Not Getting Machine Gun Rights Anytime Soon

Even in Alabama:

While Alabamians support gun ownership, they do think there should be some restrictions in certain cases. Sixty-seven percent of those surveyed said felons who have paid their debt to society should not have a right to own a gun while 77 percent said they favor prohibiting ownership of fully automatic weapons.

Speaking as someone who’d love to own a few title II firearms, if you can’t even get 30% of the public in Alabama to support legal machine gun ownership, you’ve got a long way to go on the issue.  Truth be told, I have my doubts it’s even achievable.  NRA has seemingly staked out a position that accepts the NFA and GCA restrictions on machine guns, while hinting at support for the status quo, and perhaps even a position against the 1986 Hughes Amendment.  Just getting the Hughes Amendment repealed would be a miracle.

17 thoughts on “Not Getting Machine Gun Rights Anytime Soon”

  1. Getting Hughes repealed is all we need.

    I personally suspect that we may be able to point out that AOW/SBR/SBS are not functionally different from the handguns protetcted by Heller. It’s an arbitrary legal distinction left over from when the NFA banned handguns and other concealable weapons but the version passed by congress forgot to delete “other concaelable weapons” from the statute.

  2. I agree. If we can just get the Hughes Amendment repealed, that will give us a huge foothold towards making the use of machine guns by law abiding citizens seem normal. Repealing that amendment would eliminate that artificial limit on supply, allowing us to finally buy them at retail again.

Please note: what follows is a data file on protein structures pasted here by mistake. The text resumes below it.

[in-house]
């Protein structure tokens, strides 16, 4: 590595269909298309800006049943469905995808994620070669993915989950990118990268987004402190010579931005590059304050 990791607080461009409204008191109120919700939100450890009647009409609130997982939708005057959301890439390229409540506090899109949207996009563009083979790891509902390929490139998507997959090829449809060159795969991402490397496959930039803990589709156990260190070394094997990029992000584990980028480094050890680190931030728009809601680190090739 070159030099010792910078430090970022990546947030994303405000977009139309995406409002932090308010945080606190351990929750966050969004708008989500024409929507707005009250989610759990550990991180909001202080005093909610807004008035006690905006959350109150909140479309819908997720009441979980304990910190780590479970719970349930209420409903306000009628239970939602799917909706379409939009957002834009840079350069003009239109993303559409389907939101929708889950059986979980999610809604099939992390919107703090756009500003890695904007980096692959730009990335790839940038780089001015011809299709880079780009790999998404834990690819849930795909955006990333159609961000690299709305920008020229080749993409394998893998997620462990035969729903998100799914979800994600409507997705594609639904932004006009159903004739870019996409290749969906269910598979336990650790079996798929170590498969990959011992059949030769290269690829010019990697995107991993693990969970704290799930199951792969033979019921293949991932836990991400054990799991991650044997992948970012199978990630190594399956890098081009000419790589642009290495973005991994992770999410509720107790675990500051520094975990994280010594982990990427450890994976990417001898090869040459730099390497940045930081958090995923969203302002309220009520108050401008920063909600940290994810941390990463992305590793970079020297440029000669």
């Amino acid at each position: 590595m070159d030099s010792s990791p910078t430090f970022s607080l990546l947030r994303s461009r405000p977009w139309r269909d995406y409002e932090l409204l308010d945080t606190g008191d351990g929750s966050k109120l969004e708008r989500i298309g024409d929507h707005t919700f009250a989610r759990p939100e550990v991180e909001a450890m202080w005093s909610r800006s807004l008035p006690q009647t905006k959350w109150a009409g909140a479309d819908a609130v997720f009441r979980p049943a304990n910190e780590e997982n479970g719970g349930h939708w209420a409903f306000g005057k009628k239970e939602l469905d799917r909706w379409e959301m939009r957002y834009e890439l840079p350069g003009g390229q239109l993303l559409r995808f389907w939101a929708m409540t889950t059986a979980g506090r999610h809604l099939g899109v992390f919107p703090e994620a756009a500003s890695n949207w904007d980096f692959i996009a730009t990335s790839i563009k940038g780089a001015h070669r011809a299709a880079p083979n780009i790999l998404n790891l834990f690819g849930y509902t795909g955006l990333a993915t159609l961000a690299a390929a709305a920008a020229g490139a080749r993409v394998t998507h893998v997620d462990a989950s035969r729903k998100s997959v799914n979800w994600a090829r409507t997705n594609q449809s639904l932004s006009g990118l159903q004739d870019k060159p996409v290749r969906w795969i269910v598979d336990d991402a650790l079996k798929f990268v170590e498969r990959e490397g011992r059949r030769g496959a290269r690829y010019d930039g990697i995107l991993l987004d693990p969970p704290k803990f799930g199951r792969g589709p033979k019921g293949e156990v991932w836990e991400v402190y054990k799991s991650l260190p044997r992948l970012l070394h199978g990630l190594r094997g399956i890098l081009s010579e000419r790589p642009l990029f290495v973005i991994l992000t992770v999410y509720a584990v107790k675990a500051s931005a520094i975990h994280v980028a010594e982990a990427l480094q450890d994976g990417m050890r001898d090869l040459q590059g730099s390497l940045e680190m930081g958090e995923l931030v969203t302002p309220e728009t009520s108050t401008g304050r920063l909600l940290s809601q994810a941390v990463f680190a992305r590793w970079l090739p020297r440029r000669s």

3. You’d think that whole “sporting purposes” import restriction could be done away with too in light of Heller. I suppose I could live with the NFA if I had no choice as long as the Hughes Amendment was done away with.

    But, although IANAL, I’ve been told over and over by lawyers that the law has nothing to do with justice or reality or even what the people want. It’s a weird animal unto itself and you never really know which way it’s going to go.

  4. Supreme court law is very different from the rest of the legal landscape especially when they are deciding something that is going to attract a lot of political attention or create a lot of work for the federal courts.

  5. I’ve been told by people in the know that you can pretty much forget about machine gun rights coming out of the federal court system. Getting Hughes is going to have to be a political effort. I tend to think repealing the other restrictions on Title II firearms aren’t even remotely feasible at this point.

  6. And I would gladly pay 200 bucks extra apiece to be able to get all the cool MG stuff that has been invented since 1986.

    Once we do that, it’s only a matter of time before machine gun ownership goes up.

    Then again, silencers have been relatively unrestricted compared to MGs and their ownership numbers aren’t particularly high. That I am aware of.

  7. I’m not getting too discouraged by the naysayers. 20 years ago, no one with any legal knowledge would have predicted Heller to come out as a victory for us.

    If we can translate Heller into real gains in the dozen or so anti-gun jurisdictions in this country, we will be reaping the benefits for decades to come. Every obstacle to gun ownership we get rid translates to millions of people potentially joining our ranks.

    I say wait and see with machine guns. Things could look very different in another 5 or 10 years if we play our cards right.

  8. Has anyone here ever tried bump-firing their semi-auto weapons? It seems just as good as having a full-auto, and it’s still legal almost everywhere, I think.

  9. It may look very different in 20 years. I would not wager anything on a time line that long. In ten years, after 8 years of Obama and an filibuster proof Democratic Congress, things may very well look different indeed.